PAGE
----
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June 11, 2021
Generally speaking, the uses of reverse mortgages are endless. And, you get to choose the best way to manage or spend the money from the loan.
Most seniors use a reverse mortgage to help close a gap between their retirement expenses and their retirement income. Reverse mortgages eliminate monthly mortgage payments and give you access to cash while enabling you to continue to own your home.
However, reverse mortgages also offer particular financial advantages when used by seniors as an estate planning or wealth preservation tool in a retirement plan.
Consider the following smart and sophisticated uses of reverse mortgages:
Long term care is a big risk to most seniors’ financial planning for retirement.
While 42 percent of people over the age of 65 require or will require long term health care, neither Medicare nor Medicare supplemental insurance will cover the costs of these services – either in your own home or in a nursing facility. Moreover, most seniors don’t have long term care insurance.
Of the many uses of reverse mortgages, retirement planners often recommend that their clients secure the loan to help fund a long term care or other medical costs.
Using a reverse mortgage to pay for medical costs and/or insurance can be an important part of asset protection planning for the benefit of you and your heirs.
You might consider using the proceeds from a reverse mortgage to fund a life insurance product. This is particularly useful if you have built up significant home equity.
Funding a life insurance policy with a reverse mortgage gives you control over your estate and assures the legacy you leave retains its value.
The full value of your home is subject to estate tax, but a reverse mortgage against the property reduces its value – lowering applicable estate taxes. Your heirs will not owe as much estate tax upon the sale of your home. Furthermore, if you have purchased life insurance, then the policy pays the benefit to heirs in tax-free dollars.
By purchasing a life insurance policy with funds from a reverse mortgage, you know exactly what you are leaving behind.
Real estate markets can be tricky. Purchasing a life insurance policy with reverse mortgage funds provides for greater control of your estate and legacy.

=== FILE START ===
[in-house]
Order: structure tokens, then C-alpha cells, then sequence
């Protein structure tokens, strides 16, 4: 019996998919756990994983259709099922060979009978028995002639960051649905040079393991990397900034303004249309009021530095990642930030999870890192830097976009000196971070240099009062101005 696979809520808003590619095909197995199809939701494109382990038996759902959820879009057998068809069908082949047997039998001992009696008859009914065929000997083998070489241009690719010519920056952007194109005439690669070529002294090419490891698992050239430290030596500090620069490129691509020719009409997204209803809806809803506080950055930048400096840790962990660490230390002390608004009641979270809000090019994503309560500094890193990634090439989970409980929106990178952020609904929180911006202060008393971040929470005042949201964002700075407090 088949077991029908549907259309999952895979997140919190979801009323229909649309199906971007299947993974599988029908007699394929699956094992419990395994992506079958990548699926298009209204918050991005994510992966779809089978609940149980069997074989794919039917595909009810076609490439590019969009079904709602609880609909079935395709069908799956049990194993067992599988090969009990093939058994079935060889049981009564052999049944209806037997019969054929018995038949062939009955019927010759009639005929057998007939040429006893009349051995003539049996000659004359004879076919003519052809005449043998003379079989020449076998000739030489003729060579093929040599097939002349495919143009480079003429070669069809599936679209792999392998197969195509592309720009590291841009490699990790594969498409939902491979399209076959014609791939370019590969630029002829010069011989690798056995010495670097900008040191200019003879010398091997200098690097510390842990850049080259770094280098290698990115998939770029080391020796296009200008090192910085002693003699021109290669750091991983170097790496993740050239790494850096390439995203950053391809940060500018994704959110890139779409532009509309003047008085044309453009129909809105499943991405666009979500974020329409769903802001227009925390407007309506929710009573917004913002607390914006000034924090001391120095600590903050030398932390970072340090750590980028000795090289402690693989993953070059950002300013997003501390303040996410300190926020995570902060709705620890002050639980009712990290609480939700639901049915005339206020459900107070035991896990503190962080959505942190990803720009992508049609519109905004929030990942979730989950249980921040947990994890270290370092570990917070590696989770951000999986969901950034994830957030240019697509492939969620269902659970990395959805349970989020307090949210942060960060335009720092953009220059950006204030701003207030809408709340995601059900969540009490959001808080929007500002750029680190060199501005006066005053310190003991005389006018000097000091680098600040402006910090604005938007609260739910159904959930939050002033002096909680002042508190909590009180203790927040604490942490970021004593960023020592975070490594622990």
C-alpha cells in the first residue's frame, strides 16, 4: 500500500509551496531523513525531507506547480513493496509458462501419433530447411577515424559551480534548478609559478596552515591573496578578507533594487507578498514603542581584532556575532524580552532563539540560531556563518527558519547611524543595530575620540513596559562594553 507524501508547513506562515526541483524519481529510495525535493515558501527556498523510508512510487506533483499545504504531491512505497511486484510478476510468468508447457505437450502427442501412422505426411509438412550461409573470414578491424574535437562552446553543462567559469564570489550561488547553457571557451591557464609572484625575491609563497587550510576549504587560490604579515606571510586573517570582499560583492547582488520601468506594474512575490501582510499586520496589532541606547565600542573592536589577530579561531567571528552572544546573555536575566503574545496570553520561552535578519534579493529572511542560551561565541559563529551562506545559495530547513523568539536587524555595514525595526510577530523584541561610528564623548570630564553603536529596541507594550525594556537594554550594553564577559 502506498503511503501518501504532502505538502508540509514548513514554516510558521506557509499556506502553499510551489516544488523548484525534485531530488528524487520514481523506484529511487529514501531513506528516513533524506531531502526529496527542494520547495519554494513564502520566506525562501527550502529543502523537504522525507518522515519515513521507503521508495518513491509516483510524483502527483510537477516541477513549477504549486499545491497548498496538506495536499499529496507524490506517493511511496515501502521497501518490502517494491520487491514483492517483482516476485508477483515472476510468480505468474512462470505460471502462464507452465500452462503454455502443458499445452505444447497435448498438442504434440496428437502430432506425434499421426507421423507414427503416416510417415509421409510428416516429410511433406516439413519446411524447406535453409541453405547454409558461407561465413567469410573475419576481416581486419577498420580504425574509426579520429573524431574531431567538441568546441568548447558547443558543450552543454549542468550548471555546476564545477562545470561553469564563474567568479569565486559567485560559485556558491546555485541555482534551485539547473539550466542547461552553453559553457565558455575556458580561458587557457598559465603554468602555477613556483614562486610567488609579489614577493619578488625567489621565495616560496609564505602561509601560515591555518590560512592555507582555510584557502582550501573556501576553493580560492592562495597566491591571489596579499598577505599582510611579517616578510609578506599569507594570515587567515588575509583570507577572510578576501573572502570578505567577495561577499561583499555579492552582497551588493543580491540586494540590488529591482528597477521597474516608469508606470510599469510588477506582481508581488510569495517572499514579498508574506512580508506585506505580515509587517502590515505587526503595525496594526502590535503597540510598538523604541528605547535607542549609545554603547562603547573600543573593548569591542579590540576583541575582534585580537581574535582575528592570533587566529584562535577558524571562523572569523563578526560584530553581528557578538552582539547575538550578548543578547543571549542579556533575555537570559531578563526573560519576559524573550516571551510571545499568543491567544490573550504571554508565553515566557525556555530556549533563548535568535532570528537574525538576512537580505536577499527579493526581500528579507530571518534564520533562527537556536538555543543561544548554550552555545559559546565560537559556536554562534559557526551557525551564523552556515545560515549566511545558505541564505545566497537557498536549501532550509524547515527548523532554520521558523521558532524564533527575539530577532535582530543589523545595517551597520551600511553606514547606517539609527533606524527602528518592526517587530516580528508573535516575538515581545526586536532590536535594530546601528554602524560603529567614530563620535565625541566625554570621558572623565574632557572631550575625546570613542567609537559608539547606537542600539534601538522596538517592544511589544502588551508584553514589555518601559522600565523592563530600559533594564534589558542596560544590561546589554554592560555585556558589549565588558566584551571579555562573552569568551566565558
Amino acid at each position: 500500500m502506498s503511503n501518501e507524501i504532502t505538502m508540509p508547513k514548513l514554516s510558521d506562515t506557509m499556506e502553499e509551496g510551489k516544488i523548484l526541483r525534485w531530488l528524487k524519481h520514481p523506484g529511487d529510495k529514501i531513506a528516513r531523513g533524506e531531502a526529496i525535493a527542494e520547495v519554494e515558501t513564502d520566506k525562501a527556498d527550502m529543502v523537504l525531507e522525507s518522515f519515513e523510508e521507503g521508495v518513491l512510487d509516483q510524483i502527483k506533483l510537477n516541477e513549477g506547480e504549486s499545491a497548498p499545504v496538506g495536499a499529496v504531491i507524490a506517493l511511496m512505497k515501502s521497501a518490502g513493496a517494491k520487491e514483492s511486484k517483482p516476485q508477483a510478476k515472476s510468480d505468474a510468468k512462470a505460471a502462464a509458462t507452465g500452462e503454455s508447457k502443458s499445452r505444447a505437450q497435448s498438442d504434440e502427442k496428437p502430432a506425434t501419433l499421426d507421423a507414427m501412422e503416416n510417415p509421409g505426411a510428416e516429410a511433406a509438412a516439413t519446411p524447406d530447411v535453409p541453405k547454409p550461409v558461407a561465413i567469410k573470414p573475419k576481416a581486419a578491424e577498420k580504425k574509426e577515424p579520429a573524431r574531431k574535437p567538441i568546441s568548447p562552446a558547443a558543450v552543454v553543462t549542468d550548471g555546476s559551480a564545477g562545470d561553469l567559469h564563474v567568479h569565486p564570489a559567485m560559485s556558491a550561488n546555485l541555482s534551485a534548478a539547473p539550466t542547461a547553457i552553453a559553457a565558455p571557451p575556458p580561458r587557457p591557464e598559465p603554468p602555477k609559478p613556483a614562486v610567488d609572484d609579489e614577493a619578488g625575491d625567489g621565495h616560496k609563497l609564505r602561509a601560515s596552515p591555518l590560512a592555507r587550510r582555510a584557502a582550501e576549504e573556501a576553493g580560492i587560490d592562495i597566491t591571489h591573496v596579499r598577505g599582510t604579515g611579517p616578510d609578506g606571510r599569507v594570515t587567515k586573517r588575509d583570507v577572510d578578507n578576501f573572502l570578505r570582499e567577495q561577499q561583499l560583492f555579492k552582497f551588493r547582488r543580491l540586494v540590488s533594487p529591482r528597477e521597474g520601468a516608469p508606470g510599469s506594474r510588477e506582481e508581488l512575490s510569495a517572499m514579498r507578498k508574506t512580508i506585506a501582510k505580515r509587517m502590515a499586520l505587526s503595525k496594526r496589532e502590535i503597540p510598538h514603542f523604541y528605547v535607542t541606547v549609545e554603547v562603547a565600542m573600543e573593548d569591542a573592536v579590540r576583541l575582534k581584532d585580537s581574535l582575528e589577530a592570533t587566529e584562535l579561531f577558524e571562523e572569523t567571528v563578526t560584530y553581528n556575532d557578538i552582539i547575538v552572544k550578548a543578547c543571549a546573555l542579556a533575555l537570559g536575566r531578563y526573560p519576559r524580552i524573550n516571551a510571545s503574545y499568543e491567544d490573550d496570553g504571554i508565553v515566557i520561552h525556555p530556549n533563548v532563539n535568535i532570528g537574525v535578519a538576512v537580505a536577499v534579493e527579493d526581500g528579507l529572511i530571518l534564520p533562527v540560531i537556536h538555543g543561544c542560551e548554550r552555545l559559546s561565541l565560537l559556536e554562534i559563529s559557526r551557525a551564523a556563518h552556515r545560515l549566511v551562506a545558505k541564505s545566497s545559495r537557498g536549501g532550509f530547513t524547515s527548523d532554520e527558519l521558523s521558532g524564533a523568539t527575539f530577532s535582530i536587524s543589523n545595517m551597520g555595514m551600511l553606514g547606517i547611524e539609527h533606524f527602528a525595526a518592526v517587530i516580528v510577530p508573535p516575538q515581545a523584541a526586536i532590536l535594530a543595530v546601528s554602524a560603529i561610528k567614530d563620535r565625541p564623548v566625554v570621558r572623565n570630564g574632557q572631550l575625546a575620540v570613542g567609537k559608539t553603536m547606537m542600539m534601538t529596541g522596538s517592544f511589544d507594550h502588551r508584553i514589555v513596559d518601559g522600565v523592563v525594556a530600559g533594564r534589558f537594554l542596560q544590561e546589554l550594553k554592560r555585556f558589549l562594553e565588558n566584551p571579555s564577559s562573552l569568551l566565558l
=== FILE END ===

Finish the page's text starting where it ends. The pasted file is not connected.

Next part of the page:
If you have equity in your home, you may want to explore how a reverse mortgage could be an important component of your estate plan. (To discuss estate planning and other benefits of a reverse mortgage, click here to be contacted by a prequalified reverse mortgage lender.)
If you take your reverse mortgage loan amount as a Home Equity Line of Credit, then this account will grow annually. This locks in your current home value, and your reverse mortgage line of credit over time might be larger than future real estate values if the market goes down.
Personal finance is complicated. However, put simply, you want to maximize returns and minimize losses. A reverse mortgage can help with this goal. It can be one of the levers you use to maximize your overall wealth.
Imagine that you need $2,000 for something. Wouldn’t it be nice to have choices for where to get that money — especially if your investments are suffering losses? A reverse mortgage — especially a reverse mortgage line of credit — can give you that kind of flexibility.
If you are thinking about a reverse mortgage, you might be put off by the costs associated with the loan. A reverse mortgage line of credit is one way to reduce the interest and up front fees you might otherwise pay.
When you secure a reverse mortgage line of credit, you only pay interest on the money you use — not the money in the account. In fact, the account accrues interest. Some lenders also reduce fees for people who are getting a line of credit.
Find out if you qualify for the loan and how much you can get.
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